Muay Thai, a devastating kickboxing art, is the official sport of Thailand. Like most Southeast Asian arts, the influence of Chinese and Indian arts are assumed. However, some believe the people of Siam (Thailand) developed their "Pahuyut" (combat) independently, with each kingdom producing its own type of warrior. Before becomming popularized for their use of elbows, knees, and various other techniques used in the Mixed Martial Arts world, traditional Thai warriors practiced older versions of what is now called Muay Thai. These more traditional versions included Krabi Krabong and Muay Boran, now the umbrella term used for all Thai arts. The main weapons used in Krabi Krabong are the "Krabi" a single edged sword and the "Krabong," a staff. In addition to the sword and staff, Thai warriors also used sticks similiar to those found in the Filipino arts, clubs worn on the forearms, and a weapon similiar to the European halberd. Krabi Krabong also incorporated unarmed tecniques involving strikes, pressure points, and throws.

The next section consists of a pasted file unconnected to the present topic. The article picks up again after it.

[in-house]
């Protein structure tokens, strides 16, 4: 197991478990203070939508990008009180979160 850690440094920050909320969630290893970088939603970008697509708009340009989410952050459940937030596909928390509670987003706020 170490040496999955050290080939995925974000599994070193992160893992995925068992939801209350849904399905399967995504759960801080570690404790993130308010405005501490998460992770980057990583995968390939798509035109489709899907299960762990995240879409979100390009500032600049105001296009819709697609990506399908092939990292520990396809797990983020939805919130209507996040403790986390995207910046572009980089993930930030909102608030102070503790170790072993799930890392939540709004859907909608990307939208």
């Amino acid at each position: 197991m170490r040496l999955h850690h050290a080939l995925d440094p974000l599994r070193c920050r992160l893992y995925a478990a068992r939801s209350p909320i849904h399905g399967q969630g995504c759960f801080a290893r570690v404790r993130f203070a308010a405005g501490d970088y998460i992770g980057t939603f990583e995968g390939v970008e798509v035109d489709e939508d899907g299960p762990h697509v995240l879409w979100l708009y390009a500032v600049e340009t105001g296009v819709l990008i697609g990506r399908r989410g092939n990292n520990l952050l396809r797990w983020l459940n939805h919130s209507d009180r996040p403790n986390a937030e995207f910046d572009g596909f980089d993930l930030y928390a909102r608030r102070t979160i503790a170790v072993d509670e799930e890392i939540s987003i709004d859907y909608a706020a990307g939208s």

Muay Boran is the bareknuckle predecessor to Muay Thai. Its rules were few: no biting, no intential groin strikes, no hair pulling and no striking an opponent when down. Muay Boran was eventually divided into regional styles, Muay Lampang (North), Muay Chaiya (South), Muay Korat (East), and Muay Paak Klang or Muay Lopburi (Central). The Northen Thai style was best known for its pinpoint striking, the South for its low compact stance and vicious knee and elbow blocks, the East for its tall stance and back heel raised, and the South or Bangkok style for its similiar stance to Western boxers. Today, the Thai military uses a deadly form of Muay Thai called Lerdrit, which is not bound to any sport regulations.
At UNITED COMBAT ARTS the Muay Thai system is taught without rules (clinching and grabbing the ears, hair, strikes to the groin and knees, etc.) making it more of a Lerdrit combative style than sport Muay Thai.